Tuesday, December 22, 2009

1a 2ae q9 a4: Whether the will is moved by an exterior principle? Yes.

Voluntas potest ab aliquo exteriori moveri quia indiget moveri ab alio sicut a primo movente.

The will can be moved by something exterior because it needs to be moved by another as first mover.

De ratione voluntarii est quod principium eius sit intra, sed non oportet quod hoc principium intrinsecum sit primum principium non motum ab alio. Unde motus voluntarius etsi habeat principium proximum intrinsecum, tamen principium primum est ab extra.

The formal aspect of the voluntary act is that its principle be within the agent, but it is not necessary that this inward principle be the first principle unmoved by another. Wherefore though the voluntary act has an inward proximate principle, nevertheless its first principle is from without.

Omne enim quod quandoque est agens in actu et quandoque in potentia, indiget moveri ab aliquo movente. Manifestum est autem quod voluntas incipit velle aliquid, cum hoc prius non vellet. Necesse est ergo quod ab aliquo moveatur ad volendum.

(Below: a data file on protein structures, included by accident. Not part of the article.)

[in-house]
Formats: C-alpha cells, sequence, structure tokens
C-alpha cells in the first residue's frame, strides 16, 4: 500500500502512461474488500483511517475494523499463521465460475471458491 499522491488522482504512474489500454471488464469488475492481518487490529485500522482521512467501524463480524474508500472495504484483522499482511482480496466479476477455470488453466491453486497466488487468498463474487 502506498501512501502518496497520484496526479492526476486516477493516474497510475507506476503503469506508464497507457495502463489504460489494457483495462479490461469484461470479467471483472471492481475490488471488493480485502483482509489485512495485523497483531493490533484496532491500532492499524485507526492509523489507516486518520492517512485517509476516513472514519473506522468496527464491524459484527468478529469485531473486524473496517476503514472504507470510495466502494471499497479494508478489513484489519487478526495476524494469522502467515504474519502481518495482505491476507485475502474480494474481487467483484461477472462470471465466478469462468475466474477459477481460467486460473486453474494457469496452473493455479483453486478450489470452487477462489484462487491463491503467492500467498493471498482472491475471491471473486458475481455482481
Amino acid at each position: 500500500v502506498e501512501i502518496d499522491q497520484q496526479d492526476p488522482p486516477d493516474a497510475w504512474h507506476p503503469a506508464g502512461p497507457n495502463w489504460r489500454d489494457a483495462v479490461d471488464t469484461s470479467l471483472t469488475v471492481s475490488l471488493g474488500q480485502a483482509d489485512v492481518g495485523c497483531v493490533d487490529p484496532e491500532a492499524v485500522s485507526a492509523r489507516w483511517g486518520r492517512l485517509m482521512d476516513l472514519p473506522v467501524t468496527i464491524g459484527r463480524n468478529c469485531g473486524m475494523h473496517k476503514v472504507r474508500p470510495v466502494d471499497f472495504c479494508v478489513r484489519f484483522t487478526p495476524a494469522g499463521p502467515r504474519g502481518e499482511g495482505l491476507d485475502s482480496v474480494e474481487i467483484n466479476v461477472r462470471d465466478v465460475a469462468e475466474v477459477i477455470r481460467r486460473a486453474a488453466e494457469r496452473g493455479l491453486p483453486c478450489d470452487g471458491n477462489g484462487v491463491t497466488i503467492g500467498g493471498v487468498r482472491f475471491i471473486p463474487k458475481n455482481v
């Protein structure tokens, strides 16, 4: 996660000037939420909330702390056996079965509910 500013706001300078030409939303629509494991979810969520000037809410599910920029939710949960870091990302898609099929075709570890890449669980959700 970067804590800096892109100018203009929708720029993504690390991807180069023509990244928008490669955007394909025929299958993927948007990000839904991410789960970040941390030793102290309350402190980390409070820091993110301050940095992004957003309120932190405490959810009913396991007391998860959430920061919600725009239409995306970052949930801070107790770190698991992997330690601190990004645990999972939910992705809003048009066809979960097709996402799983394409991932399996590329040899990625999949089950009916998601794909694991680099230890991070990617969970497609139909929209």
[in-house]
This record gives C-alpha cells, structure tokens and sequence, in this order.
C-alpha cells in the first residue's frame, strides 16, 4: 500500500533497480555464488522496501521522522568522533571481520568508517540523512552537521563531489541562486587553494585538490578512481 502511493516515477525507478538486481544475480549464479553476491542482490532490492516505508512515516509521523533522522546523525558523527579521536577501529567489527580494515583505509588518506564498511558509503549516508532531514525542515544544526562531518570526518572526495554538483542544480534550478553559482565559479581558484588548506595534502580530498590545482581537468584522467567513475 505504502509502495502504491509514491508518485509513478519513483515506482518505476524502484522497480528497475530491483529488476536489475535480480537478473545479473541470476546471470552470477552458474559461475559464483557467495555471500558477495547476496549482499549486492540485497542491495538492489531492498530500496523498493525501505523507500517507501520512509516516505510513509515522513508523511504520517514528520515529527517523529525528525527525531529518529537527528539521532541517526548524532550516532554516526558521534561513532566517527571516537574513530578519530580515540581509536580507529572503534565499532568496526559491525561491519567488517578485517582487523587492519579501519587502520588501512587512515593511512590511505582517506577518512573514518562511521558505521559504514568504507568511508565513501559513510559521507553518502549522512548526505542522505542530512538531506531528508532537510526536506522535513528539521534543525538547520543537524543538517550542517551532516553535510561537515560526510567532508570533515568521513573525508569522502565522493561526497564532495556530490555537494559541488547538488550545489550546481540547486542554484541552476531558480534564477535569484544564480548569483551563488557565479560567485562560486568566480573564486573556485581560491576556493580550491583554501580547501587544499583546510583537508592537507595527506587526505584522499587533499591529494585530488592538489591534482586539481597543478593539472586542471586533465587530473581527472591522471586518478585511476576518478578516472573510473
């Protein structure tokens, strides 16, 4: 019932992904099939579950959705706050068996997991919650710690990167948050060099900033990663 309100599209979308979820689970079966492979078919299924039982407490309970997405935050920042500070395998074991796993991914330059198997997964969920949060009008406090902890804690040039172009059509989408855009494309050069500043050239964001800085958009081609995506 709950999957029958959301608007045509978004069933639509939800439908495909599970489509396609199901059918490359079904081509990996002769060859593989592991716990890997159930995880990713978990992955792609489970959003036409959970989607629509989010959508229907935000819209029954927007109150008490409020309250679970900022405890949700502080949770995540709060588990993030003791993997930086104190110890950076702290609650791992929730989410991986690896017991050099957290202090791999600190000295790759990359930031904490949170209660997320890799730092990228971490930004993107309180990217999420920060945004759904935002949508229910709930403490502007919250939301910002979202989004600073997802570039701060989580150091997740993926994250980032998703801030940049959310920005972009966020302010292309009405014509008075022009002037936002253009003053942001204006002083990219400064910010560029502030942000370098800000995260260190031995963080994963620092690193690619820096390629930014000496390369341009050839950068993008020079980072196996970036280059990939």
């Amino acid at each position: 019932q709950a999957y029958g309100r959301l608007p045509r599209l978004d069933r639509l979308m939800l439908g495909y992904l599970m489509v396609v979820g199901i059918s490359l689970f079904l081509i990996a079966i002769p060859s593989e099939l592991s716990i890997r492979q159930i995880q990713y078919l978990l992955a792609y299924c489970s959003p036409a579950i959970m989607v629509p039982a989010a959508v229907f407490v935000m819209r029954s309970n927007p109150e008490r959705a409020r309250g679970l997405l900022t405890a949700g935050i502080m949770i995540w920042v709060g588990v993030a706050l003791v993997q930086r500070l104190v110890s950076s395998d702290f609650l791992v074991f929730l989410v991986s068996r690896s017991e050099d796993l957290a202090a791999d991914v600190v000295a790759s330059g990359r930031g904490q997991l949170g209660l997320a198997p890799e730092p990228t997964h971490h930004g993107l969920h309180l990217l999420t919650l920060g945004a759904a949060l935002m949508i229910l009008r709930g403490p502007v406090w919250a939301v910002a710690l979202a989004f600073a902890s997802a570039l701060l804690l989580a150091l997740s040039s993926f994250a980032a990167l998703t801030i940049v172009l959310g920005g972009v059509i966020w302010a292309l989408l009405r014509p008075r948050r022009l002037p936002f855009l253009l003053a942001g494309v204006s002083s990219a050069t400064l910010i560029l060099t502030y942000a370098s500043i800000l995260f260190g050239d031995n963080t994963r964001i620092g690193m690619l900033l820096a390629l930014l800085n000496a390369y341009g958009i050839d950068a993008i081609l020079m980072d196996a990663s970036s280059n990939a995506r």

For everything that is at one time an agent actually, and at another time an agent in potentiality, needs to be moved by a mover. Now it is evident that the will begins to will something, whereas previously it did not will it. Therefore it must, of necessity, be moved by something to will it.

Hoc autem non est procedere in infinitum. Unde necesse est ponere quod in primum motum voluntatis voluntas prodeat ex instinctu alicuius exterioris moventis, ut Aristoteles concludit in quodam capitulo Ethicae Eudemicae.

But this process could not go on to infinity. Wherefore we must, of necessity, suppose that the will advanced to its first movement in virtue of the instigation of some exterior mover, as Aristotle concludes in a chapter of the Eudemian Ethics (vii, 14).